Clicky

December 8, 2021

Internet Business Newswire

Global Business News

San Diego County officials confident they’re prepared for drought

SAN DIEGO (KGTV) — While California has not imposed drought-related restrictions for the San Diego region, county officials believe they are well prepared in the event the county is told to conserve water or reduce water use.

As of July 8, Gov. Gavin Newsom has declared drought emergencies in 50 of the state’s 58 counties due to the dry conditions impacting California and with the hot summer months approaching.

The July update of the California Drought Map shows much of the state in the “Severe Drought” or “Extreme Drought” category.

Several California counties with large populations, including Los Angeles and Orange counties, are among those in the “Severe” or “Extreme,” but almost all of San Diego County sits in the second-lowest designation of “Moderate Drought.”



Heading into the summer, it remains possible for San Diego County to move up in drought intensity, but county spokesperson Michael Workman said that the county could move forward without much obstruction if that were to happen.

“We’re in good shape. We haven’t built anything new that uses a lot of water,” said Workman.

When drought-related restrictions were in place several years ago, Workman said the county did its part to conserve, but it also laid the groundwork for any future mandates by implementing water-saving initiatives.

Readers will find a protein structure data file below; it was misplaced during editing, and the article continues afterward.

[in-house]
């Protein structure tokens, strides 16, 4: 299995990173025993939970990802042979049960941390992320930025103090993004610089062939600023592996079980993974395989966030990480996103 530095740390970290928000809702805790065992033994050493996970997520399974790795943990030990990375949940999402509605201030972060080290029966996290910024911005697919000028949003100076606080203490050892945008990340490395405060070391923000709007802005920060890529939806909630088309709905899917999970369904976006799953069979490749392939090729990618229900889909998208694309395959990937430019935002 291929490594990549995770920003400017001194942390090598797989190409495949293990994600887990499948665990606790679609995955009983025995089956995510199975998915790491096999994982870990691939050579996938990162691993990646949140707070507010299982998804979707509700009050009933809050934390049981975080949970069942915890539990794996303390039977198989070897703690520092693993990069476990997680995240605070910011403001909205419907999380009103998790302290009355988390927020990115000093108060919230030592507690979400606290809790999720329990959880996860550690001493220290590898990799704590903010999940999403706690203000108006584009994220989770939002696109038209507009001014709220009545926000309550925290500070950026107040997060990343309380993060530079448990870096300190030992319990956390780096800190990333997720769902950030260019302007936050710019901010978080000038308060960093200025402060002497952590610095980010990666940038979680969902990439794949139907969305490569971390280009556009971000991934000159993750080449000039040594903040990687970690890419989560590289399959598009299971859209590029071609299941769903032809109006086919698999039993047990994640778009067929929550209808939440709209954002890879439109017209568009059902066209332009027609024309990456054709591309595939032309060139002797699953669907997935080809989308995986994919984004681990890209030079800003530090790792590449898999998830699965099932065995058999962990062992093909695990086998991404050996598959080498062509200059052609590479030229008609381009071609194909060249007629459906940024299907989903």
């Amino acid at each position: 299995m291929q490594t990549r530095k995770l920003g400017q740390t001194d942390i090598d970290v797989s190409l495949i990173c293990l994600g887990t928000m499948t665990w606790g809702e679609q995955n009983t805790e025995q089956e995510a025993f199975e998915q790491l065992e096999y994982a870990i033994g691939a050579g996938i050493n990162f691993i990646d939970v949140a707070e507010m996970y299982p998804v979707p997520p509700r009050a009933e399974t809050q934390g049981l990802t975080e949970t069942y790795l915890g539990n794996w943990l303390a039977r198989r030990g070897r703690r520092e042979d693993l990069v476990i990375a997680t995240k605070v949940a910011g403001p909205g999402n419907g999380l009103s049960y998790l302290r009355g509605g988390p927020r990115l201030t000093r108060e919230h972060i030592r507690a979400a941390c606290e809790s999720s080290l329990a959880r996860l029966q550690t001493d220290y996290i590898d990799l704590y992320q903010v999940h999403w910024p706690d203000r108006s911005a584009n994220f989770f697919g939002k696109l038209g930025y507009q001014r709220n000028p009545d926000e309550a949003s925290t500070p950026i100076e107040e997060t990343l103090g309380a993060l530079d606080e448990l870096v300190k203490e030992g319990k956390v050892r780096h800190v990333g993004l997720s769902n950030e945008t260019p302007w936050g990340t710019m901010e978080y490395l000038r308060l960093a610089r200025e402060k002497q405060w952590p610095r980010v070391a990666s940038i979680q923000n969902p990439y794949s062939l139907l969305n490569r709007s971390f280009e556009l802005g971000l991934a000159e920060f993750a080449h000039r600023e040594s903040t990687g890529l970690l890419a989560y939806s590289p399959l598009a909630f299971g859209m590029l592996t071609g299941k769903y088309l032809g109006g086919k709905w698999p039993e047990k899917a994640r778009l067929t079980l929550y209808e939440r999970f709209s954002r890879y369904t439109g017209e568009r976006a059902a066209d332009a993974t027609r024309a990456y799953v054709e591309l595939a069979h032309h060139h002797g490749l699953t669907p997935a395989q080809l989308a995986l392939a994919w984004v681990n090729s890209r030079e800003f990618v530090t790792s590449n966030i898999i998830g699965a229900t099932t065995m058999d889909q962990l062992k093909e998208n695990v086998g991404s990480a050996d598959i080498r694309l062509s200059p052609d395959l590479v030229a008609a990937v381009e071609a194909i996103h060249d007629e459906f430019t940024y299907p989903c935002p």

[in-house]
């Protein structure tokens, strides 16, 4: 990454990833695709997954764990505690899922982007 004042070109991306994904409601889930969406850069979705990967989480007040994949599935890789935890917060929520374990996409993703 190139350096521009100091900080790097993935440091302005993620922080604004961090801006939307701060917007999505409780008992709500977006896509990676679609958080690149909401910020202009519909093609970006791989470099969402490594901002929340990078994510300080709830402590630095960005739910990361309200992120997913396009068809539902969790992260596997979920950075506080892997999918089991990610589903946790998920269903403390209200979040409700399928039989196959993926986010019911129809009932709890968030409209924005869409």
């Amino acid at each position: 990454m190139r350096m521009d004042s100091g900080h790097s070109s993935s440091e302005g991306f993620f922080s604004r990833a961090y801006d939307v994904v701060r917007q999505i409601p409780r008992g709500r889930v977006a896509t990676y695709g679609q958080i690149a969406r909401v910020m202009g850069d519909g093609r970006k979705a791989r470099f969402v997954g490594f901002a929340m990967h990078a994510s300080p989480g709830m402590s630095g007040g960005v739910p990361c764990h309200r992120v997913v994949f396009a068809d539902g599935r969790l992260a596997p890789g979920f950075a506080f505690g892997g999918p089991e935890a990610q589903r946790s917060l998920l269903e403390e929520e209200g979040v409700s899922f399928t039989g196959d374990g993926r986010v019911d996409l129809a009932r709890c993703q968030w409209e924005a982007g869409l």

For instance, the county reduced irrigation and overall water usage at its parks (including the popular Waterfront Park with its fountains and splash pads), installation of synthetic grass on new ballfields, and put in drought-tolerant or “xeriscape” landscaping, which requires little or no irrigation or other maintenance.

Additionally, low-flow or waterless toilets have been in use at county buildings and the county has continued to seek out and use reclaimed water when possible.

It’s that kind of forward-thinking that Workman said has left San Diego County in a good place in dealing with a drought in the region.

“We’ve done as much as we can in preparation, and we’ve adopted a lot when it comes to conservation. It’s really become a mindset,” Workman said.